<p>Not bad!</p>
<p>What an amazing story. Yes not too long at all. Good stories never are. Good luck master craftsman. Thank you for taking the time to share this with the community.</p>
<p>I didn't see if you had downloadable plans. If anyone is looking for them I found this site that has plans for a canoe that is very much like the one you're making here. </p><p>http://www.jemwatercraft.com/proddetail.php?prod=DKTour</p>
<p>Thank you for the link. I had not seen that before. Matt at Jemwatercraft was the gent that drafted the plans for me too. </p>
<p>Congratulations on the beautiful build. </p><p>I do have to counsel against changing the mix ratio on Epoxy. The resin and hardener are meant to be mixed at the recommended ratio. Altering the ratio will result in a lower strength cure and, as you discovered, can lead to rapid overheating, or no curing at all.</p><p>Of slightly less concern is that the weight ratio is slightly different to the volume ratio. My epoxy has a 2 to1, or 1 to 0.5 resin to hardener ratio by volume but a 1 to 0.44 ratio when mixed by weight. In practice this difference is not that important.</p><p>Epoxy is also temperature sensitive so reducing the temperature (eg by doing your epoxying early in the morning, or late at night) will extend the cure time. I put my leftover epoxy in the freezer and it keeps for a few weeks. The epoxy I use can be purchased with a range of different hardeners, from low temperature cure to tropical cure. </p>
<p>Thank you for the tips. I have learned the lesson from the school of hard knocks. Wish I had talked to you first. I like the idea of putting it in the freezer. How do you cover it to keep from contaminating the food? How do you warm it up to use it?</p>
I must confess i do not cover the leftover epoxy in the freezer. I usually do not have much leftover and it fits in the door shelf, which is usually empty. Just holding the container in my hand for a minute or so is usually enough to get it runny enough to use. Mine does not freeze solid but thickens, kind of like honey does when stored in the fridge.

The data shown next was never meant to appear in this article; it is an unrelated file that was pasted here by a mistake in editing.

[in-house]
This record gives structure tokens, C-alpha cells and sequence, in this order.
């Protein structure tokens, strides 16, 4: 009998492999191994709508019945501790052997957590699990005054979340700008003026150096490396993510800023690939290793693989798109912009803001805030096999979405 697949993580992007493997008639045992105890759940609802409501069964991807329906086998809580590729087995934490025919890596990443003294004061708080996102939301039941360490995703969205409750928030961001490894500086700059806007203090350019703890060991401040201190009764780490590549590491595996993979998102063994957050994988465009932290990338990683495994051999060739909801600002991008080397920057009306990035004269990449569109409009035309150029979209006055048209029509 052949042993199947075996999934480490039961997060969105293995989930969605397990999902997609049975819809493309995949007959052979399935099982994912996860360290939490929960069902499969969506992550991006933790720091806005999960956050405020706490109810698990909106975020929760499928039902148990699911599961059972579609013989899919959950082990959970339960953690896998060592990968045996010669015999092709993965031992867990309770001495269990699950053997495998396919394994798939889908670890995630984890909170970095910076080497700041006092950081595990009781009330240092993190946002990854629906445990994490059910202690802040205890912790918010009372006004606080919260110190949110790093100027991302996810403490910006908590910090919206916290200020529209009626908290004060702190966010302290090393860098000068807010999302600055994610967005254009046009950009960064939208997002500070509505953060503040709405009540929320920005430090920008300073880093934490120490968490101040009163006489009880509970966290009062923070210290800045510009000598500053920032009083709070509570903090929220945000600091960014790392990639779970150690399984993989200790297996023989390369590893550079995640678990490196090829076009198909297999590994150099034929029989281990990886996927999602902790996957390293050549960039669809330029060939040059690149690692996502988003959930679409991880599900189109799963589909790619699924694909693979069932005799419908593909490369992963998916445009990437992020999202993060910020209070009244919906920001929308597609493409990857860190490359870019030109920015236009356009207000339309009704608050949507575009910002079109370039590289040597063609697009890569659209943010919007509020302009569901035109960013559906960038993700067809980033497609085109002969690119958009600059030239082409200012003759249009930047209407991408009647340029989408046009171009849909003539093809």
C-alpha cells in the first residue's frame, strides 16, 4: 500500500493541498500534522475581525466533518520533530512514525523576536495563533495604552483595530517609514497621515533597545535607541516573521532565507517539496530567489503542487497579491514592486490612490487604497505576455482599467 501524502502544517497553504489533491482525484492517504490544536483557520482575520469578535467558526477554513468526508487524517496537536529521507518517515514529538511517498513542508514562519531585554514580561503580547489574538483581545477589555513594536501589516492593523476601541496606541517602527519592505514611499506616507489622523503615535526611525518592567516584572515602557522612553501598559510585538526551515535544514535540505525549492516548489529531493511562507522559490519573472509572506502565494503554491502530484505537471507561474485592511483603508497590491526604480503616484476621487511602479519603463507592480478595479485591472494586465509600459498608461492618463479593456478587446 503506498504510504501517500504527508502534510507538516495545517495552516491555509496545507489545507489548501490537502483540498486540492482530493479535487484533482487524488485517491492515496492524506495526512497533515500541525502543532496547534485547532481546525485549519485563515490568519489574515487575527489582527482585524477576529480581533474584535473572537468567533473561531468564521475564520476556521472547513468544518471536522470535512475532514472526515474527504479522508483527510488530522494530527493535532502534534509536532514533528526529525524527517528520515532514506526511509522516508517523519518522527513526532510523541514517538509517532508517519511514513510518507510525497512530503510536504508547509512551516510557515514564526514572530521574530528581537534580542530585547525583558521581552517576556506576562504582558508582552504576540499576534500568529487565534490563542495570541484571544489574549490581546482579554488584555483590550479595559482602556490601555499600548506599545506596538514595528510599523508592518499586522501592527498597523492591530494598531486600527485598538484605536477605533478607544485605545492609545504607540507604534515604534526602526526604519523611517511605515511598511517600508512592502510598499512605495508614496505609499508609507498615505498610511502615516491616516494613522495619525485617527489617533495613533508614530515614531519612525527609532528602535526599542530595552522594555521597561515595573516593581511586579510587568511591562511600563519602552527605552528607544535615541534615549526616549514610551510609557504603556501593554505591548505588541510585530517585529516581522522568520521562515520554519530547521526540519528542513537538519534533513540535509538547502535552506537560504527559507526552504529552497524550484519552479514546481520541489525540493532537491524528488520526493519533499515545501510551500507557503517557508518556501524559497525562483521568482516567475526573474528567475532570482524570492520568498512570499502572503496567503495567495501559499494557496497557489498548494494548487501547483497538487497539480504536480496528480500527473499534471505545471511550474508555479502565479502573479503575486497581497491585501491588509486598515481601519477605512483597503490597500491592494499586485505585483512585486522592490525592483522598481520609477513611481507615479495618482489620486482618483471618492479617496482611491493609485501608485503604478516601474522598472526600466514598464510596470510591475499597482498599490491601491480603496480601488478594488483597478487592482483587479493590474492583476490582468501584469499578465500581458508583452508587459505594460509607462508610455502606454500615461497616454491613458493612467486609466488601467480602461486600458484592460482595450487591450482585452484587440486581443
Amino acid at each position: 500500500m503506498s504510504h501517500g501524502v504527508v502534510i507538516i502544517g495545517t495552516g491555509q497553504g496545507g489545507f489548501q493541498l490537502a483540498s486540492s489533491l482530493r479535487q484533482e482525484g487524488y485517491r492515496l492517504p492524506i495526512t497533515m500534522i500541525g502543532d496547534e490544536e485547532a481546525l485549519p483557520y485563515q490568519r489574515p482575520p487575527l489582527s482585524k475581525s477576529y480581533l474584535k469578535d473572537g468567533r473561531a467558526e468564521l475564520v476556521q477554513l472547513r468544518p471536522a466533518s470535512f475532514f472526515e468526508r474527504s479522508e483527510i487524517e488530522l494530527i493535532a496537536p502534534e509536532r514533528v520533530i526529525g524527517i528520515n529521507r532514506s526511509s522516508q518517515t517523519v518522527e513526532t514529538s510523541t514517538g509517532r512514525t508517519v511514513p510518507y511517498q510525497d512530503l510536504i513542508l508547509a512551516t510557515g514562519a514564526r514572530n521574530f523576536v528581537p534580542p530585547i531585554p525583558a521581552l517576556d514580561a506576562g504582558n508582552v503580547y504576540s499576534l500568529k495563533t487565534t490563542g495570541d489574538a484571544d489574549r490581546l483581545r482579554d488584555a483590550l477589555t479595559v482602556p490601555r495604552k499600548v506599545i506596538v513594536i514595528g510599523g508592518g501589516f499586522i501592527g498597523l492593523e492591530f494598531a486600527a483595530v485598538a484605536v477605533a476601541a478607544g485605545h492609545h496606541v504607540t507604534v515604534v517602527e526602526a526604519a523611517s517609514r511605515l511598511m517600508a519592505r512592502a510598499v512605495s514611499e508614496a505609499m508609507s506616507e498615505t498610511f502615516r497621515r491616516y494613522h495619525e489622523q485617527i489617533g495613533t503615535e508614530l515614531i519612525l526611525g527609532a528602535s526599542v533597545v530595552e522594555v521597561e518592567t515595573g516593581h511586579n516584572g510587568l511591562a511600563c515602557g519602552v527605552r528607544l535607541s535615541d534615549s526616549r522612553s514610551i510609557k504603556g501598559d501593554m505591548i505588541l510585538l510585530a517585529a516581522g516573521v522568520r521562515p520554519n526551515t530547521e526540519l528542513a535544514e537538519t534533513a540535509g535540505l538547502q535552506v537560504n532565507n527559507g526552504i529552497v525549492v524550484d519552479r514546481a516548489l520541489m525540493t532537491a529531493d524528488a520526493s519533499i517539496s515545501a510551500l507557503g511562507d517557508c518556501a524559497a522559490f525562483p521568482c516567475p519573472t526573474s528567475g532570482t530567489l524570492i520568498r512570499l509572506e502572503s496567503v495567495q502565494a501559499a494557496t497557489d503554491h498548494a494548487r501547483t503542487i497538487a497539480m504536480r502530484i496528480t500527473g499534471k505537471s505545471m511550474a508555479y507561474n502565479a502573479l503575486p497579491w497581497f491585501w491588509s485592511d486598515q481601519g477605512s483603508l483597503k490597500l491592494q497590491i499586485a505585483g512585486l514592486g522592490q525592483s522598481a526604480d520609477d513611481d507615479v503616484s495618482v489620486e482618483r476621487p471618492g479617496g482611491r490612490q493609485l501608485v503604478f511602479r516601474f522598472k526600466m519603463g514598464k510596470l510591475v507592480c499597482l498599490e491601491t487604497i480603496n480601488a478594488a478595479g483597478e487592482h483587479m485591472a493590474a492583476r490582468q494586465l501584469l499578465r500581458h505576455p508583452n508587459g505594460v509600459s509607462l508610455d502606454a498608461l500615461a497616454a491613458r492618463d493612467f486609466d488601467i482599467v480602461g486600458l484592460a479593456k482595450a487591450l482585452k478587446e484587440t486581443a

<p>Thanks for the info, I must try this.....</p>
<p>Dr. Joe, you're mentioned and much of your article appears at manmadediy: </p><br> <br><a href="http://www.manmadediy.com/users/chris/posts/3407-how-to-build-a-canoe-in-72-hours" rel="nofollow">How to Build a Canoe in 72 Hours<strong>manmadediy.com</strong> - This project began, as it were, with a &quot;crazy idea&quot; - the possibility of canoe travel without taking a canoe with you. Of building one upon arriving in a new place or country, paddling it, then leaving it there upon departure.</a> <br> <br> <br> <br><p>Available on the <a href="http://itunes.apple.com/WebObjects/MZStore.woa/wa/viewSoftware?id=419752338&mt=8" rel="nofollow">App Store</a>.</p>
<p>Thank you for the link. I was confused by the title How to build a canoe in 72 hours came from. </p>
Looks like they kind of created some content by reblogging your story... Not 100% faithful to details. Somewhat odd.
<p>Nicely done Dr. Joe. I wanted to build a boat while in Ecuador for several months. Lumber was not a problem, but epoxy was. Only two sources in the entire country, and I was far from both. For other reasons we moved on to Argentina, where I was able go sailing on Lake Esqu&eacute;l in Patagonia and to visit Chile: Futaleuf&uacute;.</p><p>What is the weight of your canoe? I built a Quick Canoe (15' 6&quot; Michael Storer design, hard chine), and it paddled fine but was quite heavy (66 lbs) compared to my cedar strip (17', 52 lbs).</p><p>If you do build a skin-on-frame kayak, I recommend Dave Gentry's designs. They are quick to build and quite refined. I agree with the dacron cloth recommendation. I used dacron for Jozebote, a 16' hybrid (plywood hull, fabric decks). Also take a look at Platt Monfort's geodesic airolite designs: http://gaboats.com/ Those are light! A friend built one of those and it lasted many years.</p>